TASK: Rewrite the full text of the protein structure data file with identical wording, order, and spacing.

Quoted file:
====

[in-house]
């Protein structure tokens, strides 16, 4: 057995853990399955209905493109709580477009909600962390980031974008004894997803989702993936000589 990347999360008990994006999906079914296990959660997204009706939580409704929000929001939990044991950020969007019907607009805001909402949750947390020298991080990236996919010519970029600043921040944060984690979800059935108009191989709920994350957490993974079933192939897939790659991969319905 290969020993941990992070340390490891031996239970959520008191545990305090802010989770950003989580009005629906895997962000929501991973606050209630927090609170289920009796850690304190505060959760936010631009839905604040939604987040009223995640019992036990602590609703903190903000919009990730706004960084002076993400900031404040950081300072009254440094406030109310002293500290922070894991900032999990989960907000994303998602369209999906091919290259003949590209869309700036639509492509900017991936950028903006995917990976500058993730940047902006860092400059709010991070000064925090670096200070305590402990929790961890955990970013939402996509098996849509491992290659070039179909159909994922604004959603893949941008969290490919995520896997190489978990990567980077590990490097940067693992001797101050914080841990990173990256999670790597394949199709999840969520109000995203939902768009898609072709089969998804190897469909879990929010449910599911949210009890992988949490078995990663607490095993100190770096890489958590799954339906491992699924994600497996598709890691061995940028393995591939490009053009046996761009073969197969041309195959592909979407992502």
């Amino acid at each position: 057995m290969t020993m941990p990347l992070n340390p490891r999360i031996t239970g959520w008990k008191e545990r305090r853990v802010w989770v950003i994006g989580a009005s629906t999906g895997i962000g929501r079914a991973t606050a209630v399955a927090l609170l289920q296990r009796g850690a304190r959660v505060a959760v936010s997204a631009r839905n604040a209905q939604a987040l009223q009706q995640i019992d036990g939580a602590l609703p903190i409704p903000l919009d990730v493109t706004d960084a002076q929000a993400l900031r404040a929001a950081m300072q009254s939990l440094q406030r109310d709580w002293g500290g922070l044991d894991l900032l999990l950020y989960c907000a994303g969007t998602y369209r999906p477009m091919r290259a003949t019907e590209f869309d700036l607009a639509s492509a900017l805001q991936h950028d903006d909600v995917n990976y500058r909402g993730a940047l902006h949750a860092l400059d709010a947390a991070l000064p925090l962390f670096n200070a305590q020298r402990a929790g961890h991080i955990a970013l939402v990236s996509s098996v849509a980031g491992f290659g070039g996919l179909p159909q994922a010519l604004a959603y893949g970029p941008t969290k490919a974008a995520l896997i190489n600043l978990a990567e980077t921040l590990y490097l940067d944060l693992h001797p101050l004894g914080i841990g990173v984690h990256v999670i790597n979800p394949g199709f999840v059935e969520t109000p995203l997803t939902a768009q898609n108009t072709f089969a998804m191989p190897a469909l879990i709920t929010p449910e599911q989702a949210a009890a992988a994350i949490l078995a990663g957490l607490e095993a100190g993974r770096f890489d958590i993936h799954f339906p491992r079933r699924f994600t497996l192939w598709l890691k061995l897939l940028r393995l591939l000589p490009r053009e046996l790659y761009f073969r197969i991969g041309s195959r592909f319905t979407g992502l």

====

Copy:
[in-house]
């Protein structure tokens, strides 16, 4: 057995853990399955209905493109709580477009909600962390980031974008004894997803989702993936000589 990347999360008990994006999906079914296990959660997204009706939580409704929000929001939990044991950020969007019907607009805001909402949750947390020298991080990236996919010519970029600043921040944060984690979800059935108009191989709920994350957490993974079933192939897939790659991969319905 290969020993941990992070340390490891031996239970959520008191545990305090802010989770950003989580009005629906895997962000929501991973606050209630927090609170289920009796850690304190505060959760936010631009839905604040939604987040009223995640019992036990602590609703903190903000919009990730706004960084002076993400900031404040950081300072009254440094406030109310002293500290922070894991900032999990989960907000994303998602369209999906091919290259003949590209869309700036639509492509900017991936950028903006995917990976500058993730940047902006860092400059709010991070000064925090670096200070305590402990929790961890955990970013939402996509098996849509491992290659070039179909159909994922604004959603893949941008969290490919995520896997190489978990990567980077590990490097940067693992001797101050914080841990990173990256999670790597394949199709999840969520109000995203939902768009898609072709089969998804190897469909879990929010449910599911949210009890992988949490078995990663607490095993100190770096890489958590799954339906491992699924994600497996598709890691061995940028393995591939490009053009046996761009073969197969041309195959592909979407992502």
């Amino acid at each position: 057995m290969t020993m941990p990347l992070n340390p490891r999360i031996t239970g959520w008990k008191e545990r305090r853990v802010w989770v950003i994006g989580a009005s629906t999906g895997i962000g929501r079914a991973t606050a209630v399955a927090l609170l289920q296990r009796g850690a304190r959660v505060a959760v936010s997204a631009r839905n604040a209905q939604a987040l009223q009706q995640i019992d036990g939580a602590l609703p903190i409704p903000l919009d990730v493109t706004d960084a002076q929000a993400l900031r404040a929001a950081m300072q009254s939990l440094q406030r109310d709580w002293g500290g922070l044991d894991l900032l999990l950020y989960c907000a994303g969007t998602y369209r999906p477009m091919r290259a003949t019907e590209f869309d700036l607009a639509s492509a900017l805001q991936h950028d903006d909600v995917n990976y500058r909402g993730a940047l902006h949750a860092l400059d709010a947390a991070l000064p925090l962390f670096n200070a305590q020298r402990a929790g961890h991080i955990a970013l939402v990236s996509s098996v849509a980031g491992f290659g070039g996919l179909p159909q994922a010519l604004a959603y893949g970029p941008t969290k490919a974008a995520l896997i190489n600043l978990a990567e980077t921040l590990y490097l940067d944060l693992h001797p101050l004894g914080i841990g990173v984690h990256v999670i790597n979800p394949g199709f999840v059935e969520t109000p995203l997803t939902a768009q898609n108009t072709f089969a998804m191989p190897a469909l879990i709920t929010p449910e599911q989702a949210a009890a992988a994350i949490l078995a990663g957490l607490e095993a100190g993974r770096f890489d958590i993936h799954f339906p491992r079933r699924f994600t497996l192939w598709l890691k061995l897939l940028r393995l591939l000589p490009r053009e046996l790659y761009f073969r197969i991969g041309s195959r592909f319905t979407g992502l």